Delfin Lee refuses to enter plea
CITY OF SAN FERNANDO—Housing developer Delfin Lee on Friday refused to enter a plea during his arraignment on charges of defrauding the state shelter agency of P7 billion in housing loans, indicating that he would challenge the proceedings.
In accordance with court rules, the court entered a plea of not guilty on behalf of Lee, president of Globe Asiatique Realty Holdings Corp., whose attempts to stop his arrest and prosecution the Supreme Court thwarted on Wednesday by stopping the implementation of a Court of Appeals ruling quashing the warrant issued for his arrest by the Regional Trial Court Branch 42 here two years ago.
Willie Rivera, Lee’s lawyer, said his client did not enter a plea because he did not want to waive his right to question the proceedings later.
“We cannot waive the right of the accused to insist that there is no probable cause, especially when two cases have been dismissed,” Rivera said after the 3 p.m. hearing for Lee’s arraignment.
Rivera was referring to the dismissal by the Court of Appeals of the syndicated estafa charges against Lee’s coaccused, Globe Asiatique documentation officer Christina Sagun and Pag-Ibig Fund lawyer Alex Alvarez, which, according to him, had reduced the charge to simple estafa, a bailable offense.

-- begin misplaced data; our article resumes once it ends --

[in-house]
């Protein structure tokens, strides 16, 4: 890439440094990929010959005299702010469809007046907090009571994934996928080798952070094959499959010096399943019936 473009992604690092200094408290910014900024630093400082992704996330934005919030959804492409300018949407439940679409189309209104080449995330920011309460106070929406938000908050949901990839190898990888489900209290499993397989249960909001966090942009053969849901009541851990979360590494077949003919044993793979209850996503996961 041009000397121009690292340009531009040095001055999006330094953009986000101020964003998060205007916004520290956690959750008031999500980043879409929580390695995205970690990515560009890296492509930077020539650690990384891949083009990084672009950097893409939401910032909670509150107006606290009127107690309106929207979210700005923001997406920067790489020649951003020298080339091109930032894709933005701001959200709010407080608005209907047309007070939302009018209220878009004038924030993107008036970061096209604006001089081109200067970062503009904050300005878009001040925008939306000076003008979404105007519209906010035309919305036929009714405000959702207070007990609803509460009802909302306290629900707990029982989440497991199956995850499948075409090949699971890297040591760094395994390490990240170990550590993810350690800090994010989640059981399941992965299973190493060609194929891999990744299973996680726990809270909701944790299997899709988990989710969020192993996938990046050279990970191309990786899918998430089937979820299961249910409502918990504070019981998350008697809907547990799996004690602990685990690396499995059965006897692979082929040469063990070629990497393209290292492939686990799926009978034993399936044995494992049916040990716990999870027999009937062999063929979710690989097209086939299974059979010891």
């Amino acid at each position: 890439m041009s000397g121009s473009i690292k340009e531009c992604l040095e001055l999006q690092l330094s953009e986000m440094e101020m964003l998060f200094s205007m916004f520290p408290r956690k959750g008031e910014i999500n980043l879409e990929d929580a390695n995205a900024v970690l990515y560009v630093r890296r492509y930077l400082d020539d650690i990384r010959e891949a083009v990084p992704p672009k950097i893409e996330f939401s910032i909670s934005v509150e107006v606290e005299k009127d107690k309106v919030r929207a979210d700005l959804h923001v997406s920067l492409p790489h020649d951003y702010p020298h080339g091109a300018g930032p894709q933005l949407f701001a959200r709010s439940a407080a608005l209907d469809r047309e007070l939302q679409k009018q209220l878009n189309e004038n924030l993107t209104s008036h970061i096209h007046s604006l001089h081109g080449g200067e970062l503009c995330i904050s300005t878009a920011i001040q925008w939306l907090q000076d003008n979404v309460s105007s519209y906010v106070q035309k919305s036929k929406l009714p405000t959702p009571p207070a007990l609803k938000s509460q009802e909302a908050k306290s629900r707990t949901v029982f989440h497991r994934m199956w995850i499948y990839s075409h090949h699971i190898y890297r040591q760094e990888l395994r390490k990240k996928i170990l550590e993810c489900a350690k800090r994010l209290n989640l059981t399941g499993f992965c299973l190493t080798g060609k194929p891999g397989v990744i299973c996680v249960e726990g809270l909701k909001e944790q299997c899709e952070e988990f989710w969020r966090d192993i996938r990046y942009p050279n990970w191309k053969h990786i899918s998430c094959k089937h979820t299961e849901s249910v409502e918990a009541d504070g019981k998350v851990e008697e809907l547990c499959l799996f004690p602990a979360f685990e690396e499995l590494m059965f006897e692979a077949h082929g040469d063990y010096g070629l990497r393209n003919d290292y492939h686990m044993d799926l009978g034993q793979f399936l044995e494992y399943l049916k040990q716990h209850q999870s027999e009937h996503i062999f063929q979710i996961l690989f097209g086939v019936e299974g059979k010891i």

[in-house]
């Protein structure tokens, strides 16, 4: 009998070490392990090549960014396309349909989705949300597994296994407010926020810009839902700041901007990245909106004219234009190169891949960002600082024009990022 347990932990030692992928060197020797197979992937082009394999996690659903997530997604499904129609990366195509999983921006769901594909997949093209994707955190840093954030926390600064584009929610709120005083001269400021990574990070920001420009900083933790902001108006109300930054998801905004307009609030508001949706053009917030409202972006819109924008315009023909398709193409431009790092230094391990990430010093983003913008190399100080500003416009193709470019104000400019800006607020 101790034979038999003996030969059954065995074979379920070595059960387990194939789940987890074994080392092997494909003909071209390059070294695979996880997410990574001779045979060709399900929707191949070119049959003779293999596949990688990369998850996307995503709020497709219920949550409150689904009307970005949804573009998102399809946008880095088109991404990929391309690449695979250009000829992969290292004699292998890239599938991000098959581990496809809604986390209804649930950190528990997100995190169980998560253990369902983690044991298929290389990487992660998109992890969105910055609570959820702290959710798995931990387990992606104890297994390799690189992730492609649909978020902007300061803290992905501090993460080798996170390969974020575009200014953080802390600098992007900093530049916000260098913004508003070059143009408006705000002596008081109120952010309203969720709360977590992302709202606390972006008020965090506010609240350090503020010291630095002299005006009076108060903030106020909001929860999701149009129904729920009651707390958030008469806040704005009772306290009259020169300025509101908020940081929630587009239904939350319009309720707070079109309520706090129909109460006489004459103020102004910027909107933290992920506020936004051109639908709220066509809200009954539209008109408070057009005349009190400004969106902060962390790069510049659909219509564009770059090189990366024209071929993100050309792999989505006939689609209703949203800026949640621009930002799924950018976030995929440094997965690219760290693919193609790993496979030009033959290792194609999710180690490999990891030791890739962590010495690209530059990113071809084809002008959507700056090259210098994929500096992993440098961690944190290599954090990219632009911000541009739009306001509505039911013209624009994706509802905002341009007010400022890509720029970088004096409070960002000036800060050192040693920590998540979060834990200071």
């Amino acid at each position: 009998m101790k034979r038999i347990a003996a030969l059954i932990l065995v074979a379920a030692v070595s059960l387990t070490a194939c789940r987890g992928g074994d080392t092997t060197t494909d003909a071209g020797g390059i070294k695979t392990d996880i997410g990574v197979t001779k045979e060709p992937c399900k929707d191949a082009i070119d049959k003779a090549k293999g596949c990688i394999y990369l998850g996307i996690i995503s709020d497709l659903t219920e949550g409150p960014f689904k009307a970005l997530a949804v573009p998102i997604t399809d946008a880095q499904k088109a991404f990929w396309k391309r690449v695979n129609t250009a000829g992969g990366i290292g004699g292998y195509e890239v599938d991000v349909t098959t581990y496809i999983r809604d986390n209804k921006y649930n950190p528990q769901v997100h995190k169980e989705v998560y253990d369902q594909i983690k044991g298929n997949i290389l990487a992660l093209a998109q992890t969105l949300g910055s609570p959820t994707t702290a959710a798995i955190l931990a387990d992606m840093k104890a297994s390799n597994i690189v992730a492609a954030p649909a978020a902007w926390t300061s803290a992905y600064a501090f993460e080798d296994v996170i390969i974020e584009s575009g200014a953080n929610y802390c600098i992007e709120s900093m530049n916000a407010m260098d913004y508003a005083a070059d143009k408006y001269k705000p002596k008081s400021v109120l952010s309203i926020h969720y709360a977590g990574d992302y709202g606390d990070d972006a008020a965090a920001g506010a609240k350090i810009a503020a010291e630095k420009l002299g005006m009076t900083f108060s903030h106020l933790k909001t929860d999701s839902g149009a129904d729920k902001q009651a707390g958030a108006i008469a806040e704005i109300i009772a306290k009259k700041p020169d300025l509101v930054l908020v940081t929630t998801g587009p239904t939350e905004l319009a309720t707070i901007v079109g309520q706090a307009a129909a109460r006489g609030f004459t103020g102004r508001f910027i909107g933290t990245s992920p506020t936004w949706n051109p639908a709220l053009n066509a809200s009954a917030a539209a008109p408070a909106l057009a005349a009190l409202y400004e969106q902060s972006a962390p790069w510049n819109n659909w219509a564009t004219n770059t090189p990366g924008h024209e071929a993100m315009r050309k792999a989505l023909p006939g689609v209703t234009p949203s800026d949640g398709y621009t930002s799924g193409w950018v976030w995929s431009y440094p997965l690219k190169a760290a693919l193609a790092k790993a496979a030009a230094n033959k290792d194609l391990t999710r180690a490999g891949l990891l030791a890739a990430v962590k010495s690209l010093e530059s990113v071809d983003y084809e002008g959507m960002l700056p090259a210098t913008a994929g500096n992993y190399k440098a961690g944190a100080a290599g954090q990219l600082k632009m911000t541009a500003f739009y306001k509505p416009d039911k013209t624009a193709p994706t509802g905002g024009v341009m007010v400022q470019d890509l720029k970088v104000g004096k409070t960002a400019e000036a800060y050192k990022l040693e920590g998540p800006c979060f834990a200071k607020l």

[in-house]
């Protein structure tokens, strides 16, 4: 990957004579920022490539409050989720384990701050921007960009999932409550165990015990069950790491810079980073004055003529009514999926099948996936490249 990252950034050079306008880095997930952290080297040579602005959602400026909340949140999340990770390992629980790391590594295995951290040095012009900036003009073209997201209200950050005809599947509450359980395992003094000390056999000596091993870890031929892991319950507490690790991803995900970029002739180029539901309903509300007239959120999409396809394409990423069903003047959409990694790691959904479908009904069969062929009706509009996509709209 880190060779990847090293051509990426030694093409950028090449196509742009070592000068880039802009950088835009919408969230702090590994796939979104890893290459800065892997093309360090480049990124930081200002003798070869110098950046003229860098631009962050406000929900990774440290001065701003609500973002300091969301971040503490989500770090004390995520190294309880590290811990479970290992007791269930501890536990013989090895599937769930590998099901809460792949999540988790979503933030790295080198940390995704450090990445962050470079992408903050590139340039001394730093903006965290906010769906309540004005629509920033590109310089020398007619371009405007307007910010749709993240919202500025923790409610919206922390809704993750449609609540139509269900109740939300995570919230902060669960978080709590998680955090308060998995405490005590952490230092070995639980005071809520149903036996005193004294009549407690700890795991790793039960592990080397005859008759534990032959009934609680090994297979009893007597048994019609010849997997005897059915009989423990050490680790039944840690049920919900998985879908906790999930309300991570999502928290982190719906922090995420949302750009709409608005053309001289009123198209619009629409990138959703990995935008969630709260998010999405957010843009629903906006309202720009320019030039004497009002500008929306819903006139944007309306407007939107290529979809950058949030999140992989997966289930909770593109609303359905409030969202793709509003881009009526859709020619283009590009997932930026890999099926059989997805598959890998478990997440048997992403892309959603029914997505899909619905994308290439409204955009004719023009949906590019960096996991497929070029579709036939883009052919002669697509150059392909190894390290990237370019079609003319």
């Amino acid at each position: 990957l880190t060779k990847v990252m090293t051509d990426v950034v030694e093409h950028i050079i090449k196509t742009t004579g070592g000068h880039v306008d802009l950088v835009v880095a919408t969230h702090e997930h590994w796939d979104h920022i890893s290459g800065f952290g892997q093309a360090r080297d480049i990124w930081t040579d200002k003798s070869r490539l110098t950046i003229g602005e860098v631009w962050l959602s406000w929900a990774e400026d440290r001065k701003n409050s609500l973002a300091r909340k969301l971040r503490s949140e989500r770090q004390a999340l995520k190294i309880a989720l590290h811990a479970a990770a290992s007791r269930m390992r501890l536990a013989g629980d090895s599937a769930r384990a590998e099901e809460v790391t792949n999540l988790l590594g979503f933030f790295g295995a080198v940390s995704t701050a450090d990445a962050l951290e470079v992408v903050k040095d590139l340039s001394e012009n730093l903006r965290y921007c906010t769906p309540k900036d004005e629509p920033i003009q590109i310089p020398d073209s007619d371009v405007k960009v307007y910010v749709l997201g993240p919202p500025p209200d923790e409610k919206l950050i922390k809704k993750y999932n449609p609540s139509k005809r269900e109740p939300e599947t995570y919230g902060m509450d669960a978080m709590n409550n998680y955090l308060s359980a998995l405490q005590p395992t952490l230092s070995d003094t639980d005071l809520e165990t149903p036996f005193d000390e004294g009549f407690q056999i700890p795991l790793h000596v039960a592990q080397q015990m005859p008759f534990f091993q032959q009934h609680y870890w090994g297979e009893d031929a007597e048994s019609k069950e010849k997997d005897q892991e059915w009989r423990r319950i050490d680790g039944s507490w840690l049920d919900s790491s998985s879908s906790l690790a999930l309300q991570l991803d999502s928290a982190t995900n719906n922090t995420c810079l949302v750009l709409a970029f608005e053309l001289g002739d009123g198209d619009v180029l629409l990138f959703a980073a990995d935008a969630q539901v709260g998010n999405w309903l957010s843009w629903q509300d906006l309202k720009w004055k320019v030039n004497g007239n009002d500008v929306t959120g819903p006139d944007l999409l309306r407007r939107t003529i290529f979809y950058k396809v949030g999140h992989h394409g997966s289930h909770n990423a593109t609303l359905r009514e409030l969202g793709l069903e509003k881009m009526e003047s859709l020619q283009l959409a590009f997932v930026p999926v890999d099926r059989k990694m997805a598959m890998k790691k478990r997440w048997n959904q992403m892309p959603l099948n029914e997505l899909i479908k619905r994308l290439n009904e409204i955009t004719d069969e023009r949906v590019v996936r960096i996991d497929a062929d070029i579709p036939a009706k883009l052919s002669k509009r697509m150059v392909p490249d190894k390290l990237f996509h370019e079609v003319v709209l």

Syndicated estafa, or massive fraud, requires at least five respondents. It is an unbailable offense and is punishable by life imprisonment.
Defrauding Pag-Ibig Fund
Lee is accused of defrauding the state-run Home Development Mutual Fund, or Pag-Ibig Fund, of P7 billion in housing loans through fictitious loan applicants and double sale of homes in his Xevera subdivision projects in Bacolor City and Mabalacat town in Pampanga province.
Rivera said that before the arraignment, he asked Judge Amifaith Fider-Reyes to consider several of Lee’s motions, including a motion for the judge to inhibit herself.
But Reyes refused and ordered the proceedings to continue.
Reporters were barred from covering the proceedings. The heavily guarded Lee did not give a statement to the press.
Lee arrived for the hearing wearing a bulletproof vest and under heavy guard.
A group of Globe Asiatique employees was there and cheered him on.
Rivera said Lee had considered placing the case under mediation. Assistant State Prosecutor Hazel Valdez said all estafa cases could be dealt with through that process.
Rivera said he was surprised that Lee was taken to court from his cell in the Pampanga provincial jail, but he did not explain why.
Lee was transferred to the provincial jail on Monday after being held at the detention cell of the National Bureau of Investigation’s Central Luzon regional office.
He was arrested by a special police task force at the Hyatt Regency Hotel and Casino in Ermita, Manila, on March 6, after two years on the lam.
His setback in the Supreme Court this week means he is likely to be held in the provincial jail throughout his trial.
Rivera said Lee had complained that it was hot in his cell and that his bed had no mattress.
“We advised him to exercise,” Rivera said.
He said Lee welcomed a congressional investigation.
“He [would be] glad to tell [the lawmakers] the changes needed in the housing industry,” Rivera said.
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